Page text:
On September 8 (jeez that seems like a long time ago) we posted "The Next Bailout" on the status of the FDIC insurance fund. This morning I had meant to post the Bloomberg story whose headline you see above. My forgetfulness is your gain because you now get a twofer, the story and the FDIC's response.
...The IndyMac debacle is taking a large bite out of FDIC reserves, and if scores of other banks fail in the year ahead, the fund will be depleted. Taxpayers will have to step in.
Americans have gotten used to the idea that bank failures were as rare as a category five hurricane. No banks went bust in 2005 or 2006. Seven collapsed in 2007 as the credit crisis began to exact a toll. So far in 2008, 12 more, with total assets of $42 billion, have fallen -- that's the worst wave of bank failures since 1992.
IndyMac, which had $32 billion in assets when it went into receivership, is the most expensive bank failure the FDIC has ever covered. And that record may not stand for long.
By the end of 2009, about 100 U.S. banks with collective assets of more than $800 billion will fail, predicts Christopher Whalen, managing director of Institutional Risk Analytics, a Torrance, California-based firm that sells its analysis of FDIC data to investors.
``It's not going to be Armageddon,'' says Mark Vaughan, an economist and assistant vice president for banking supervision and regulation at the Federal Reserve Bank of Richmond, Virginia. ``But it's going to be bad.''>>>MUCH MORE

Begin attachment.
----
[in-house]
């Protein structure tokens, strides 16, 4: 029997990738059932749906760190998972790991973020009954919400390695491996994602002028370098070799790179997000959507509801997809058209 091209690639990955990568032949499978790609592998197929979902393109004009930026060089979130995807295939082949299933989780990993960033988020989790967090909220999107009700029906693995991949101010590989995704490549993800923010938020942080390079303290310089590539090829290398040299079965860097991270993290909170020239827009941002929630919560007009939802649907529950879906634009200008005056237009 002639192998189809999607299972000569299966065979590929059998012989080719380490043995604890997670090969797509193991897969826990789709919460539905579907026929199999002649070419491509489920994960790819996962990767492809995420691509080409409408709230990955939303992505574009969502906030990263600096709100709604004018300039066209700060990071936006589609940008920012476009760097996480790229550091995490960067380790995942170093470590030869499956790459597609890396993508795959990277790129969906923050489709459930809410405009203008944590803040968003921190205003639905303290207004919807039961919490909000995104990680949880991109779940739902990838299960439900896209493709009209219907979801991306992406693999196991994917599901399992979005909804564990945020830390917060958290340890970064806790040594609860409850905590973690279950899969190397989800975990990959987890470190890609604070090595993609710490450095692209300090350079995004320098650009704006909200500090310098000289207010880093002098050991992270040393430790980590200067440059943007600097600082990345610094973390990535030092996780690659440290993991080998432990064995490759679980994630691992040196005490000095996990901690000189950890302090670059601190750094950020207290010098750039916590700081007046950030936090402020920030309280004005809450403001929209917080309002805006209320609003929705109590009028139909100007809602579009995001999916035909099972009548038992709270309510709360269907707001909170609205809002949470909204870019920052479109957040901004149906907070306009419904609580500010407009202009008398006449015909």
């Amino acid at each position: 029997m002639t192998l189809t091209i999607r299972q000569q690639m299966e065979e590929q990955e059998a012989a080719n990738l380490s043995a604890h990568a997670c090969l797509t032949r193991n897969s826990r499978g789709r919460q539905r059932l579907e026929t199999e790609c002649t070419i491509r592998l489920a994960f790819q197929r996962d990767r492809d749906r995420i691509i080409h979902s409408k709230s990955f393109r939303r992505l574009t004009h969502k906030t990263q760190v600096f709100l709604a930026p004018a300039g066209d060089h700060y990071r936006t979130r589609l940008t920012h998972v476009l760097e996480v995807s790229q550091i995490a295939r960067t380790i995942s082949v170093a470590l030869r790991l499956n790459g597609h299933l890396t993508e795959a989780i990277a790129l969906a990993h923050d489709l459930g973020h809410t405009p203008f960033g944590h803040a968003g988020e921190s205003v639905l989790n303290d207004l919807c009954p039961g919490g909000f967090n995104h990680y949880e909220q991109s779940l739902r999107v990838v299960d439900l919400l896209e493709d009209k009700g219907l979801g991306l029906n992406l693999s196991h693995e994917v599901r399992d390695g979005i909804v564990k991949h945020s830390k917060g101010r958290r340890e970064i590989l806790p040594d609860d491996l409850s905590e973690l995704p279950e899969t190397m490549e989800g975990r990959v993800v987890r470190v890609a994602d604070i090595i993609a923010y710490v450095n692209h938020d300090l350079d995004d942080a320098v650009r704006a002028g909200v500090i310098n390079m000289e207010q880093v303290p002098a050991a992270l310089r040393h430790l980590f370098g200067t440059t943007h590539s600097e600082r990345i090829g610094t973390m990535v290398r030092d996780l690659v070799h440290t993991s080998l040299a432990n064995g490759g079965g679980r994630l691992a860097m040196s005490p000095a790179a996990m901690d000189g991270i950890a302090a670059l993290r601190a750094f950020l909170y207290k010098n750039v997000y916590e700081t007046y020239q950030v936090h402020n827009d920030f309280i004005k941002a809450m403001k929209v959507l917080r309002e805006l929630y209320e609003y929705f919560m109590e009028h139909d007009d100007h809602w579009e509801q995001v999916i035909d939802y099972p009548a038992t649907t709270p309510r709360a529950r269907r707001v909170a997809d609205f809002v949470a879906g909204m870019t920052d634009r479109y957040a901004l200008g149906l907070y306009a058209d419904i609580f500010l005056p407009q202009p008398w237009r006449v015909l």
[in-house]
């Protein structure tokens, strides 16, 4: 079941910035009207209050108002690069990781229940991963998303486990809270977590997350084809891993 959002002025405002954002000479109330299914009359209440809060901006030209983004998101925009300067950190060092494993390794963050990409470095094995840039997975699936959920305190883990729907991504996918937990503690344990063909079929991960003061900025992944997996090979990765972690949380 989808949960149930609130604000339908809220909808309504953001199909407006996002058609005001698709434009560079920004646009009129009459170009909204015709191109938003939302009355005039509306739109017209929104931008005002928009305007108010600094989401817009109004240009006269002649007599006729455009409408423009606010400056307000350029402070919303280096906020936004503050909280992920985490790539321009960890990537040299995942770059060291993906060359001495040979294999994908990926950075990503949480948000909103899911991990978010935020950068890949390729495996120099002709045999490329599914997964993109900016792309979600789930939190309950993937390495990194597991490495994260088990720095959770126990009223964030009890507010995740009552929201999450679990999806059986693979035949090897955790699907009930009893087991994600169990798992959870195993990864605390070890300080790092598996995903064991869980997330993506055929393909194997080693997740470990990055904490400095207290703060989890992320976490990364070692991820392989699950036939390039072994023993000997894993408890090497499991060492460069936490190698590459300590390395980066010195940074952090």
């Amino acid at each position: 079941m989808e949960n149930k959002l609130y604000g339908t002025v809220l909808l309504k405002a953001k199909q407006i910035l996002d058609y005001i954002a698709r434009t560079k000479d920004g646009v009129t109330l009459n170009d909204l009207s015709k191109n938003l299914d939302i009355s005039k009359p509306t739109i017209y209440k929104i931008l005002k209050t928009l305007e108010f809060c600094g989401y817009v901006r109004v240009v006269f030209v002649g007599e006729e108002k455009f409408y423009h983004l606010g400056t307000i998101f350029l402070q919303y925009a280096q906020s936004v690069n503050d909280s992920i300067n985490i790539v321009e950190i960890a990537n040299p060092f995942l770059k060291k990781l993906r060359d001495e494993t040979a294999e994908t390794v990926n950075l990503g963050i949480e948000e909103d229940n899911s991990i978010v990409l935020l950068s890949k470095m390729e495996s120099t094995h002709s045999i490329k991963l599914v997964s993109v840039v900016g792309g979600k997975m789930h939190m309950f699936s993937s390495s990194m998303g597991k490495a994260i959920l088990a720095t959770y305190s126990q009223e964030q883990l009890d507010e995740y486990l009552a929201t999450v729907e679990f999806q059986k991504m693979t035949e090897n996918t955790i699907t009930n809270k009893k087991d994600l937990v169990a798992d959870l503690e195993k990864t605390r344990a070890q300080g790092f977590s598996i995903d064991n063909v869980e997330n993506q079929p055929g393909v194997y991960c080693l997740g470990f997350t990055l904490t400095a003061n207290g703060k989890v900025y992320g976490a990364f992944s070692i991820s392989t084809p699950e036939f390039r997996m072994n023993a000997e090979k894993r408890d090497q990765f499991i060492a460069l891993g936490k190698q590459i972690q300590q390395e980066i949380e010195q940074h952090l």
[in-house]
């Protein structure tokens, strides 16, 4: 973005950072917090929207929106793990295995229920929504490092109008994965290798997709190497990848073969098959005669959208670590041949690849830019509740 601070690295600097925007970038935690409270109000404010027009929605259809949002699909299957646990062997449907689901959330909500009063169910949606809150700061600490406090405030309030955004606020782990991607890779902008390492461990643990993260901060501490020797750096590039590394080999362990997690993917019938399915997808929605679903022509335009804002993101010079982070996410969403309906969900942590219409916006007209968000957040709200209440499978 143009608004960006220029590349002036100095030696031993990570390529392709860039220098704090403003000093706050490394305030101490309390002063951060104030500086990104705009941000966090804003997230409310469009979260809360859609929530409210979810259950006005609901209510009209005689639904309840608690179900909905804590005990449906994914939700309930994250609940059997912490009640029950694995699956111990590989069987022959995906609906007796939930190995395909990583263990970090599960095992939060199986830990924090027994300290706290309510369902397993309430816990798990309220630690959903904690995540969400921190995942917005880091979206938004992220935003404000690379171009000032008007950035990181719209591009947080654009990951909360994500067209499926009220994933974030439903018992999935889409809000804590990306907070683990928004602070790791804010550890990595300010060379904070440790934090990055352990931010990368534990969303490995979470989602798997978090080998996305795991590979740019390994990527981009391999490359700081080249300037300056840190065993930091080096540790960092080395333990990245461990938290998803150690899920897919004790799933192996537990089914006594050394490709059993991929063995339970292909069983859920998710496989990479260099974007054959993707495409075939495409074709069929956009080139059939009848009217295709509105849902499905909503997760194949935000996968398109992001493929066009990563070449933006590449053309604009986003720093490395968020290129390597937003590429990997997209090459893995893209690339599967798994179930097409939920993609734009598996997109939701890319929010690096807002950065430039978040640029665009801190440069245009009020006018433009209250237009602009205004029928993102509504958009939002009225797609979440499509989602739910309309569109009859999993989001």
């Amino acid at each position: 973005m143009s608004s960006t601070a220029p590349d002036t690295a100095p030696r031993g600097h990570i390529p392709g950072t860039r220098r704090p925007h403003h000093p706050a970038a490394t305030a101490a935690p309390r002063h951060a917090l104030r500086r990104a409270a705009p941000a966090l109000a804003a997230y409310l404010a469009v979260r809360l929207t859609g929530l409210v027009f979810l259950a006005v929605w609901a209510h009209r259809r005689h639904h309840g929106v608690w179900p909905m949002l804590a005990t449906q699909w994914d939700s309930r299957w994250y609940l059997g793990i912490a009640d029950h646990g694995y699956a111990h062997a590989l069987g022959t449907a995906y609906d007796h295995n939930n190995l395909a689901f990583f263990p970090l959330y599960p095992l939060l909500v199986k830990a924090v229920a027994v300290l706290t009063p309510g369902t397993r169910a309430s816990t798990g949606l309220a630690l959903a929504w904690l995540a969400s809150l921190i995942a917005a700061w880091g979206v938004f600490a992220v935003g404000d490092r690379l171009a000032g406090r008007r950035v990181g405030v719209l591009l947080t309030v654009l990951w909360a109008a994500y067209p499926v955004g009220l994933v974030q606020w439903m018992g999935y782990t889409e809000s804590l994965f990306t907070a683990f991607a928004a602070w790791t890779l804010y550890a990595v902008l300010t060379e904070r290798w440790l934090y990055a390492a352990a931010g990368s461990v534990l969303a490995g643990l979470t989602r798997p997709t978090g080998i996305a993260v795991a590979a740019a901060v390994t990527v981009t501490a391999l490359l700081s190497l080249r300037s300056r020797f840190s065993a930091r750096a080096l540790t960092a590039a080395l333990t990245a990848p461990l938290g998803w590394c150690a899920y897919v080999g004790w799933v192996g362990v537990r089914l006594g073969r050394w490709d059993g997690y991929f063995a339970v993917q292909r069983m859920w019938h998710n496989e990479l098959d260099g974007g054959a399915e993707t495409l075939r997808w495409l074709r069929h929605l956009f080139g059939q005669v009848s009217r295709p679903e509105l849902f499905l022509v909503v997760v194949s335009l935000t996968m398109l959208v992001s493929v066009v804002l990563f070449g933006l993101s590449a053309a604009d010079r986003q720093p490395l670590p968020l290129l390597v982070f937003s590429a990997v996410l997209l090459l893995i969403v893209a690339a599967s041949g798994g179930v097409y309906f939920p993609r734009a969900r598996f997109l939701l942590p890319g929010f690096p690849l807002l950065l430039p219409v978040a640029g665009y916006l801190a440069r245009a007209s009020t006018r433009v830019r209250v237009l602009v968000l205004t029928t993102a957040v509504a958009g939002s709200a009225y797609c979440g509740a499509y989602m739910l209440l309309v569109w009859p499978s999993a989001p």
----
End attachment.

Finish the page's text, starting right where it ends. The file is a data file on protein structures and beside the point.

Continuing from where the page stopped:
Remember, Wilbur Ross thinks it will be closer to 1000 failures.
From the FDIC:
Open Letter to Bloomberg News about FDIC Deposit Insurance Fund
Bloomberg reporter David Evans' piece ("FDIC May Need $150 Billion Bailout as Local Bank Failures Mount," Sept. 25) does a serious disservice to your organization and your readers by painting a skewed picture of the FDIC insurance fund. Let me be clear: The insurance fund is in a strong financial position to weather a significant upsurge in bank failures. The FDIC has all the tools and resources necessary to meet our commitment to insured depositors, which we view as sacred. I do not foresee – as Mr. Evans suggests – that taxpayers may have to foot the bill for a "bailout."
Let's look at the real facts about the FDIC insurance fund. The fund's current balance is $45 billion – but that figure is not static. The fund will continue to incur the cost of protecting insured depositors as more banks may fail, but we continually bring in more premium income. We will propose raising bank premiums in the coming weeks to ensure that the fund remains strong. And, at the same time, we will propose higher premiums on higher risk activity to create economic incentives for poorly managed banks to change their risk profiles. The fund is 100 percent industry-backed. Our ability to raise premiums essentially means that the capital of the entire banking industry – that's $1.3 trillion – is available for support....MORE
HT: Calculated Risk for the pointer to the FDIC letter.